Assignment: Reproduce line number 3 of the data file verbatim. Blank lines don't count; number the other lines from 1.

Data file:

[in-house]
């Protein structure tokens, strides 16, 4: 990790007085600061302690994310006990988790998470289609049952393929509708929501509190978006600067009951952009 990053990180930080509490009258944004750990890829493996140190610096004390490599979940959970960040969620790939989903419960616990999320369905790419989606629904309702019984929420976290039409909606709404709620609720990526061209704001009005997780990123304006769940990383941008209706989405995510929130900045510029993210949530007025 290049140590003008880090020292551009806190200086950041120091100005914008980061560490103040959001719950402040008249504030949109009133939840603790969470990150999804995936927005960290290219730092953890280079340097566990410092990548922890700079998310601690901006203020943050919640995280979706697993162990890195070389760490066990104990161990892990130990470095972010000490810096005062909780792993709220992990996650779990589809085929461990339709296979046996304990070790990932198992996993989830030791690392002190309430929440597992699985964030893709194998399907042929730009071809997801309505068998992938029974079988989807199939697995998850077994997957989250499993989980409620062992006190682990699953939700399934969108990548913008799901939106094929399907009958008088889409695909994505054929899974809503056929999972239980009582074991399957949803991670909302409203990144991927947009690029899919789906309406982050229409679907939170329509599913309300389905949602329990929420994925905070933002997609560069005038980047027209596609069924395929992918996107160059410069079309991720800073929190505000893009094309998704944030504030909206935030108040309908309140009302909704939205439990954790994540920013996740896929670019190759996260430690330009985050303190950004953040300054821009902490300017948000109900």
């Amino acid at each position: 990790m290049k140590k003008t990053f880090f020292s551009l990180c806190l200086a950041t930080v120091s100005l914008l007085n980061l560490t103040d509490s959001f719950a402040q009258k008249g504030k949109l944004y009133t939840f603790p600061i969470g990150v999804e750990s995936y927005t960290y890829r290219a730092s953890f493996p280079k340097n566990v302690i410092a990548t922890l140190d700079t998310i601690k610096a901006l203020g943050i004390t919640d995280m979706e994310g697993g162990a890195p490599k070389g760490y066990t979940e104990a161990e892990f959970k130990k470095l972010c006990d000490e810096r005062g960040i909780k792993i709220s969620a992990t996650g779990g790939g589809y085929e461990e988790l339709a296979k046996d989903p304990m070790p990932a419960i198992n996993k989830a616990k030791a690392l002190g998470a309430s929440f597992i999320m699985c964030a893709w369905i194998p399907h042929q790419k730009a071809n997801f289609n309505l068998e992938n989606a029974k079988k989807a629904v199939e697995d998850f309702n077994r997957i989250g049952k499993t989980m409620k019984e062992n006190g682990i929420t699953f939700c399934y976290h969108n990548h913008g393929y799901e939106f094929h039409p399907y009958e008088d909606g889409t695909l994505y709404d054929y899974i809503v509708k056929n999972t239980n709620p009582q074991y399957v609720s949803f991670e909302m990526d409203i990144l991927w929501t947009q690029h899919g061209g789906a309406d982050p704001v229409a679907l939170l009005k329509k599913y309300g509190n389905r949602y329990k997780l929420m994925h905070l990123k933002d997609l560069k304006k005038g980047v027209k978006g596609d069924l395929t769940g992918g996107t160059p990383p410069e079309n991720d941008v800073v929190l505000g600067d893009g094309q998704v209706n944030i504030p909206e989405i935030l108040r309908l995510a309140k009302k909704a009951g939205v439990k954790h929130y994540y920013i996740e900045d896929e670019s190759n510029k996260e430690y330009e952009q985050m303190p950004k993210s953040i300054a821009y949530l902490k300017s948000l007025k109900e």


């Amino acid at each position: 990790m290049k140590k003008t990053f880090f020292s551009l990180c806190l200086a950041t930080v120091s100005l914008l007085n980061l560490t103040d509490s959001f719950a402040q009258k008249g504030k949109l944004y009133t939840f603790p600061i969470g990150v999804e750990s995936y927005t960290y890829r290219a730092s953890f493996p280079k340097n566990v302690i410092a990548t922890l140190d700079t998310i601690k610096a901006l203020g943050i004390t919640d995280m979706e994310g697993g162990a890195p490599k070389g760490y066990t979940e104990a161990e892990f959970k130990k470095l972010c006990d000490e810096r005062g960040i909780k792993i709220s969620a992990t996650g779990g790939g589809y085929e461990e988790l339709a296979k046996d989903p304990m070790p990932a419960i198992n996993k989830a616990k030791a690392l002190g998470a309430s929440f597992i999320m699985c964030a893709w369905i194998p399907h042929q790419k730009a071809n997801f289609n309505l068998e992938n989606a029974k079988k989807a629904v199939e697995d998850f309702n077994r997957i989250g049952k499993t989980m409620k019984e062992n006190g682990i929420t699953f939700c399934y976290h969108n990548h913008g393929y799901e939106f094929h039409p399907y009958e008088d909606g889409t695909l994505y709404d054929y899974i809503v509708k056929n999972t239980n709620p009582q074991y399957v609720s949803f991670e909302m990526d409203i990144l991927w929501t947009q690029h899919g061209g789906a309406d982050p704001v229409a679907l939170l009005k329509k599913y309300g509190n389905r949602y329990k997780l929420m994925h905070l990123k933002d997609l560069k304006k005038g980047v027209k978006g596609d069924l395929t769940g992918g996107t160059p990383p410069e079309n991720d941008v800073v929190l505000g600067d893009g094309q998704v209706n944030i504030p909206e989405i935030l108040r309908l995510a309140k009302k909704a009951g939205v439990k954790h929130y994540y920013i996740e900045d896929e670019s190759n510029k996260e430690y330009e952009q985050m303190p950004k993210s953040i300054a821009y949530l902490k300017s948000l007025k109900e």